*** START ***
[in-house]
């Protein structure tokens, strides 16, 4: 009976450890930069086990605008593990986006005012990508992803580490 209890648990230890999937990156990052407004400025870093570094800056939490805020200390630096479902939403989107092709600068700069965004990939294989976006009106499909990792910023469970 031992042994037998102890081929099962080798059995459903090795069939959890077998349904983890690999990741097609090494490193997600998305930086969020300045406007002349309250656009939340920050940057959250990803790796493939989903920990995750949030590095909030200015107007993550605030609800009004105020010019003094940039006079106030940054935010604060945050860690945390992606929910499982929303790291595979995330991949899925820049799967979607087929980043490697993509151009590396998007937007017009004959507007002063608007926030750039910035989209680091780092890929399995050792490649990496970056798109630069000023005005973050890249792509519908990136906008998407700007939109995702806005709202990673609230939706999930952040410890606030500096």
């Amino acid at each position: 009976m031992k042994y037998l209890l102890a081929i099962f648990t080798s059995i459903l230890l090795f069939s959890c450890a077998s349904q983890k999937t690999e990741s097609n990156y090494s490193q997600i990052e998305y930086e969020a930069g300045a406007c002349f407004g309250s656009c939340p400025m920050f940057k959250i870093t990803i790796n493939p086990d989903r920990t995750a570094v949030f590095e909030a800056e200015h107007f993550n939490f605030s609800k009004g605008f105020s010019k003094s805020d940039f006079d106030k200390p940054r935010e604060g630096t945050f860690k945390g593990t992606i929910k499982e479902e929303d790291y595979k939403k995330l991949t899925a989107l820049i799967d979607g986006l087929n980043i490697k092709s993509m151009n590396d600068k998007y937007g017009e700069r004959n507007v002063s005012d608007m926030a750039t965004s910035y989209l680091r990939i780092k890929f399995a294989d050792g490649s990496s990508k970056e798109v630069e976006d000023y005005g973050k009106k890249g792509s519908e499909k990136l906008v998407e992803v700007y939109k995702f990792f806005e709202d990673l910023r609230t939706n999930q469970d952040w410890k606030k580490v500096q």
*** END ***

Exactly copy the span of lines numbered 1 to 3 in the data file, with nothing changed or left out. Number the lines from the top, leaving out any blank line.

[in-house]
């Protein structure tokens, strides 16, 4: 009976450890930069086990605008593990986006005012990508992803580490 209890648990230890999937990156990052407004400025870093570094800056939490805020200390630096479902939403989107092709600068700069965004990939294989976006009106499909990792910023469970 031992042994037998102890081929099962080798059995459903090795069939959890077998349904983890690999990741097609090494490193997600998305930086969020300045406007002349309250656009939340920050940057959250990803790796493939989903920990995750949030590095909030200015107007993550605030609800009004105020010019003094940039006079106030940054935010604060945050860690945390992606929910499982929303790291595979995330991949899925820049799967979607087929980043490697993509151009590396998007937007017009004959507007002063608007926030750039910035989209680091780092890929399995050792490649990496970056798109630069000023005005973050890249792509519908990136906008998407700007939109995702806005709202990673609230939706999930952040410890606030500096």
């Amino acid at each position: 009976m031992k042994y037998l209890l102890a081929i099962f648990t080798s059995i459903l230890l090795f069939s959890c450890a077998s349904q983890k999937t690999e990741s097609n990156y090494s490193q997600i990052e998305y930086e969020a930069g300045a406007c002349f407004g309250s656009c939340p400025m920050f940057k959250i870093t990803i790796n493939p086990d989903r920990t995750a570094v949030f590095e909030a800056e200015h107007f993550n939490f605030s609800k009004g605008f105020s010019k003094s805020d940039f006079d106030k200390p940054r935010e604060g630096t945050f860690k945390g593990t992606i929910k499982e479902e929303d790291y595979k939403k995330l991949t899925a989107l820049i799967d979607g986006l087929n980043i490697k092709s993509m151009n590396d600068k998007y937007g017009e700069r004959n507007v002063s005012d608007m926030a750039t965004s910035y989209l680091r990939i780092k890929f399995a294989d050792g490649s990496s990508k970056e798109v630069e976006d000023y005005g973050k009106k890249g792509s519908e499909k990136l906008v998407e992803v700007y939109k995702f990792f806005e709202d990673l910023r609230t939706n999930q469970d952040w410890k606030k580490v500096q």